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Alan D. Wilson, chairman and CEO of McCormick, speaks in March 2015 at the company's annual shareholder meeting. (The Daily Record / Adam Bednar)

JPMorgan downgrade clouds McCormick’s 4Q earnings call

As McCormick & Company CEO Alan Wilson does his last earnings call next week, he may feel the need to address a recent downgrade of the company’s stock by JPMorgan Chase that cited sluggish earnings growth.

“Our downgrade is largely because we think Street estimates and valuation multiples are a bit too lofty,” JPMorgan analysts said in a report released Jan. 19.

Despite the downgrade, analysts still see McCormick as an “iconic” brand in a strong spices category.

“Our problem is not with the company but with earnings estimates and valuation multiples,” the report said.

Morgan also reduced their price target for December 2016 from $82 to $76, based on an analysis of all packaged food companies the analysts assess.

Even though incoming CEO Lawrence Kurzius is from within McCormick, analysts said a new CEO still adds some uncertainty.

“We know Mr. Kurzius and find him to be quite capable. In our experience, however, sometimes new managers like to set expectations somewhat lower than they normally might in order to establish more reasonable and/or achievable targets,” analysts said in the report. “Also the mere presence of a new CEO adds a level of uncertainty to the story, simply because we do not yet know whether he will change the company’s strategies in any way.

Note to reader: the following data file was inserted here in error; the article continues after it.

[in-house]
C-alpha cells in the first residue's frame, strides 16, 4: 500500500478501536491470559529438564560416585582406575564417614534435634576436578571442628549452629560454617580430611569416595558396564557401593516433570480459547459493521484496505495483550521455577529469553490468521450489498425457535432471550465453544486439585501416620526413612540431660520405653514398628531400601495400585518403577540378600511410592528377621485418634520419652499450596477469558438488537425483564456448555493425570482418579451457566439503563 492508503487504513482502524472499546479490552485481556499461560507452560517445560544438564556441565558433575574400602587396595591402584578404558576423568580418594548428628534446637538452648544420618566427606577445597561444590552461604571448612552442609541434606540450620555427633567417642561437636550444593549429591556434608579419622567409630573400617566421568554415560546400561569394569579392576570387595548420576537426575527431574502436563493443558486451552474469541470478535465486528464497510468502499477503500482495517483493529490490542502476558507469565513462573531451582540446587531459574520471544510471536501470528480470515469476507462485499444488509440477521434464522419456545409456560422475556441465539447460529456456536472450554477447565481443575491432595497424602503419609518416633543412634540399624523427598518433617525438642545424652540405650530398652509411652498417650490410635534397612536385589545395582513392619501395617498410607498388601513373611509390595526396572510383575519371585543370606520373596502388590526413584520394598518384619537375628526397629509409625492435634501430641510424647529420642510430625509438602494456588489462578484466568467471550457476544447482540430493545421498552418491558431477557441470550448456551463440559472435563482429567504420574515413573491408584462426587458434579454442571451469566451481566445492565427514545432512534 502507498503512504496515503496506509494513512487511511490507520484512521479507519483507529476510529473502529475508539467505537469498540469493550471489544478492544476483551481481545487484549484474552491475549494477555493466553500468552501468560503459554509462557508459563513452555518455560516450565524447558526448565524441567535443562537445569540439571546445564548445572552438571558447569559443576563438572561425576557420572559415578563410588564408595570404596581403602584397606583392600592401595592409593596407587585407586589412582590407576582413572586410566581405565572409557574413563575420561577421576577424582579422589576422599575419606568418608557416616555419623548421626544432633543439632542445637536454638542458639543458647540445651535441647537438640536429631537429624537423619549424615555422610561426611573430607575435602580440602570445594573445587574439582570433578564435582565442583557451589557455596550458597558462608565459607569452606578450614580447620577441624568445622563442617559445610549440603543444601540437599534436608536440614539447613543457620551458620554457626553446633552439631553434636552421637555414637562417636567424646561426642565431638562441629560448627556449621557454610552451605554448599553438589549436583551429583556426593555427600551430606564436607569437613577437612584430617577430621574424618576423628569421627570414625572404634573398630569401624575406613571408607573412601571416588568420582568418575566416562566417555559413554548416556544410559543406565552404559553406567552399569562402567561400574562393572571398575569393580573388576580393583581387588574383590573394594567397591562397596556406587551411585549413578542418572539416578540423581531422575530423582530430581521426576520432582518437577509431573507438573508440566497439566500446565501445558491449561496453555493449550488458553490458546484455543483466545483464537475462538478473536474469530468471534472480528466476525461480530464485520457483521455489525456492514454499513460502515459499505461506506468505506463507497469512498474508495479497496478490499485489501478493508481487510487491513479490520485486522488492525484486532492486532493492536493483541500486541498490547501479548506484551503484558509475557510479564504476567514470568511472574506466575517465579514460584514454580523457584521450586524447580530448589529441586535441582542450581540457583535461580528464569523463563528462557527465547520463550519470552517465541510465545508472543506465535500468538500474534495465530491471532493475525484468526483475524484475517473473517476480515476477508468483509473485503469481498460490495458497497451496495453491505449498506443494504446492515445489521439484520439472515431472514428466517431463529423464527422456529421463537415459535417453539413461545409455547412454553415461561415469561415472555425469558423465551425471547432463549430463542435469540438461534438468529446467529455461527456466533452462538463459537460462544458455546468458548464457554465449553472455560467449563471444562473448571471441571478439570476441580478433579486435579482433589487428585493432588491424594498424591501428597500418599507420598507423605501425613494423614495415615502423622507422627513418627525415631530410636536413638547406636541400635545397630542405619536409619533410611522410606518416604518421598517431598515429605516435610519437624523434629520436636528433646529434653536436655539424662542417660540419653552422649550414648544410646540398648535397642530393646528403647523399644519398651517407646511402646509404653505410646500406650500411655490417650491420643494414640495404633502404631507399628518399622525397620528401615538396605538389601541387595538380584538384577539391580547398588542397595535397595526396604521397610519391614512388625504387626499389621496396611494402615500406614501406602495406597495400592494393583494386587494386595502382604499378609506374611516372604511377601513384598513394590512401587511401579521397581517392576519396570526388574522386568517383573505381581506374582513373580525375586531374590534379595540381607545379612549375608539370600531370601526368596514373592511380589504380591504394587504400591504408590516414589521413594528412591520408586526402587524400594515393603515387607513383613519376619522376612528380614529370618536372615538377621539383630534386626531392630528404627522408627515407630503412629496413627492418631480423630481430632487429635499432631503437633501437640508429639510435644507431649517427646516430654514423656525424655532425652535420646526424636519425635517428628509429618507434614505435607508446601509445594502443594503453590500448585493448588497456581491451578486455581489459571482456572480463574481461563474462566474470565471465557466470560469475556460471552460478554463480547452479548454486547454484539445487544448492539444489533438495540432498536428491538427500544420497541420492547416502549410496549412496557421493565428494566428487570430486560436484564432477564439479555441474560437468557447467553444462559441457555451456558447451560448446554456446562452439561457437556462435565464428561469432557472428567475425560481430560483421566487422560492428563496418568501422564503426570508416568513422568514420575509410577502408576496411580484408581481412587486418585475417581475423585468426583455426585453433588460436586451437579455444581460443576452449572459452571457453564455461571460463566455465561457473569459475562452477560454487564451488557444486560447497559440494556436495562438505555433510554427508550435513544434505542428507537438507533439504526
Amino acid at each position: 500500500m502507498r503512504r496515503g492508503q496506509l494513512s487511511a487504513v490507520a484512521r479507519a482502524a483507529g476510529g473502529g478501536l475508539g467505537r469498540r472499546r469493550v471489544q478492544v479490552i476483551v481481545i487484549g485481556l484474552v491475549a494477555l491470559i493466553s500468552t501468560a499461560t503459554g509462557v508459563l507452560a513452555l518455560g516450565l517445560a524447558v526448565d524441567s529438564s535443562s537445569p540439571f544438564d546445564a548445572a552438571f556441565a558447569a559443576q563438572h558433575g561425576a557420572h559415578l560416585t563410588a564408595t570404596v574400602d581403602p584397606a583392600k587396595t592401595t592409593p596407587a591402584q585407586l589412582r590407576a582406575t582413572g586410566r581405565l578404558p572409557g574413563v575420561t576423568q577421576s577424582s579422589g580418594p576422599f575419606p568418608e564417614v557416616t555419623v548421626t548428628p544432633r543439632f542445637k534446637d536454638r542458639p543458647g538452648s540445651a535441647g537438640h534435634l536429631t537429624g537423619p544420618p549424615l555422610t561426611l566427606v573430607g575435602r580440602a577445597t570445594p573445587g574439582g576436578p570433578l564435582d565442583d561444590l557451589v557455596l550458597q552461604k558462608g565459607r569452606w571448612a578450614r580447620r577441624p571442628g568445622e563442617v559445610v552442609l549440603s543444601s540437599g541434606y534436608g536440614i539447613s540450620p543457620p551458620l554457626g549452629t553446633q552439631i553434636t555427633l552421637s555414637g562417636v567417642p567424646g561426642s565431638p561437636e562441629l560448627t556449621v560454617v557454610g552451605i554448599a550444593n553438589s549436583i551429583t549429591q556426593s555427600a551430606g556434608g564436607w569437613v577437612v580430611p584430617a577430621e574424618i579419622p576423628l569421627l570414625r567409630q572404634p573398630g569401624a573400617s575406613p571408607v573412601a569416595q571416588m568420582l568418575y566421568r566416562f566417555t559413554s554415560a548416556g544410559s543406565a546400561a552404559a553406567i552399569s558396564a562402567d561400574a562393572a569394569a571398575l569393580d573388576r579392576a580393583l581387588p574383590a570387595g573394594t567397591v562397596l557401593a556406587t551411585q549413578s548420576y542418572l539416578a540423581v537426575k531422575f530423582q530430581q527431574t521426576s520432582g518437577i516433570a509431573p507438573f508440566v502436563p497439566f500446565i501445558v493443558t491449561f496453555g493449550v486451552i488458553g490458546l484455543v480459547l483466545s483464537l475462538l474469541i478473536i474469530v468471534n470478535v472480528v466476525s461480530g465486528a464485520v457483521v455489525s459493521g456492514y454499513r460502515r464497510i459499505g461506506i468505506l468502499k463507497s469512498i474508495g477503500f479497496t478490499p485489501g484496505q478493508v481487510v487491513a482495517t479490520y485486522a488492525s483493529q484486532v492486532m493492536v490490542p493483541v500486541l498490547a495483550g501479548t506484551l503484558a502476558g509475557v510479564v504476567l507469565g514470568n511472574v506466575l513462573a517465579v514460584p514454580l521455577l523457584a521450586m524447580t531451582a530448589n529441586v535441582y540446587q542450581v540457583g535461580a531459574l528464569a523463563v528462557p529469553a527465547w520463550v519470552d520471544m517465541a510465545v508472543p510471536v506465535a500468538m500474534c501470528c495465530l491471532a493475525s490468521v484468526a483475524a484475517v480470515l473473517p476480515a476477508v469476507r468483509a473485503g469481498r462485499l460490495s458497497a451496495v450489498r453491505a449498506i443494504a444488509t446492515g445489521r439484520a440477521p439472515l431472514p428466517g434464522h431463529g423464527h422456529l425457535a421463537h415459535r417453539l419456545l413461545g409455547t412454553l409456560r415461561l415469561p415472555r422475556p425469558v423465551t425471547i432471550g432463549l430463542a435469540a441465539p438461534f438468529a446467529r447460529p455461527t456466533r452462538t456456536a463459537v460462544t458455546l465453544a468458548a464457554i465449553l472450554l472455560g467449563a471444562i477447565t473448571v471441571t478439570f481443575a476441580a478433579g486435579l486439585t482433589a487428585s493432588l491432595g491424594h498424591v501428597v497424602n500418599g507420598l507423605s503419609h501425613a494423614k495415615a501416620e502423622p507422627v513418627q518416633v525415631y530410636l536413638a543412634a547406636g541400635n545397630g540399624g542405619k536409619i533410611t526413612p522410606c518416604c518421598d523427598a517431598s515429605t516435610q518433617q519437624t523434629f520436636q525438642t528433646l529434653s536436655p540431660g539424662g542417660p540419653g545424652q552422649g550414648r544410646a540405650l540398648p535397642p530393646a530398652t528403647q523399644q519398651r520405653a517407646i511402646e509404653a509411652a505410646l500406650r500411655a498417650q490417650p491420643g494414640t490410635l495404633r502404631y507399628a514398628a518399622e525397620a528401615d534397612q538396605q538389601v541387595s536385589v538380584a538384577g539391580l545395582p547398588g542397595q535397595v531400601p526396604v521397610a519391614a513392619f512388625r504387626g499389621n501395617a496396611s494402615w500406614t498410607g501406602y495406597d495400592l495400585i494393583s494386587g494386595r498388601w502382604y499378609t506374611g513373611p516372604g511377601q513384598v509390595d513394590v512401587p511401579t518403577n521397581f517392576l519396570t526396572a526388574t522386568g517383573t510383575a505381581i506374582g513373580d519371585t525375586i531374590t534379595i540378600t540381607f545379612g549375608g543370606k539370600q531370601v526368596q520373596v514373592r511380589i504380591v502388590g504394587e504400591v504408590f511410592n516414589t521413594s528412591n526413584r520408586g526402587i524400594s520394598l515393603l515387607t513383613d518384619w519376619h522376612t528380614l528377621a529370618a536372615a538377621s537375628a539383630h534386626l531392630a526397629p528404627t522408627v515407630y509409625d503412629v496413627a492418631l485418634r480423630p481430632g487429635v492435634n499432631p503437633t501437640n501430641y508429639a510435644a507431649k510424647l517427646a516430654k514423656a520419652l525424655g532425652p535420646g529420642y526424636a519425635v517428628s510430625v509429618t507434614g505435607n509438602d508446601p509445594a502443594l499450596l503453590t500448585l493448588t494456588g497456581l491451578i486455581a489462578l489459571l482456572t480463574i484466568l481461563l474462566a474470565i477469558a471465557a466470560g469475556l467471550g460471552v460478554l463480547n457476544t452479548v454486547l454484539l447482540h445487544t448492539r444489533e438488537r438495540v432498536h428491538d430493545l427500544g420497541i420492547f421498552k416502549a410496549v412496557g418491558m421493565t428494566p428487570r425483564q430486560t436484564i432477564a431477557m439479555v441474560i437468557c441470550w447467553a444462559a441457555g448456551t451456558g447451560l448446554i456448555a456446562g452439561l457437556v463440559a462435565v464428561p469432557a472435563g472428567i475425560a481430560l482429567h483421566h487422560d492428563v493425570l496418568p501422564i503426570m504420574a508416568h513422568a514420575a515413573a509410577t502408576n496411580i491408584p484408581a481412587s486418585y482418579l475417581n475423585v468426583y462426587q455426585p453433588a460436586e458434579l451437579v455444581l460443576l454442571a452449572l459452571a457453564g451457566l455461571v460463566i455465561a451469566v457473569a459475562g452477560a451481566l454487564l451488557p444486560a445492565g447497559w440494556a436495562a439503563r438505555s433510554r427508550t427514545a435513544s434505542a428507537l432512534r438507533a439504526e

Karyl Leggio, finance professor at Loyola University’s Sellinger School of Business, expects Wilson will address the Morgan report during next week’s earnings call.

“Hopefully he can reiterate the strength of the company,” she said.

However, a downgrade from one analyst isn’t a reason to panic. In fact, Leggio expects the call to be largely uneventful.

“I wouldn’t take one company’s downgrade too seriously,” she said, adding that the business news for McCormick will be if it can can beat analysts’ expectations despite the Morgan downgrade.

Kurzius is taking over for Wilson on Feb. 1. His appointment was announced in December. Kurzius is a board member and former CEO of Zatarain, which is now owned by McCormick. Wilson, who is also currently president and chairman of the Hunt Valley-based spice maker, will stay on as executive chairman of the board.

In the future, there could be some raw material inflation due to a 15 to 20 percent decline in black pepper production, which makes up less than 10 percent of McCormick’s products. The price of pepper has been increasing and analysts expect McCormick to increase pricing even though gross margins tend to be negatively correlated with an increase in pepper prices, the report said.

McCormick also relaunched its gourmet line last year, which has done well and will likely do even better this year, the report said.

The Jan. 28 earnings call will be webcast at 7:30 a.m.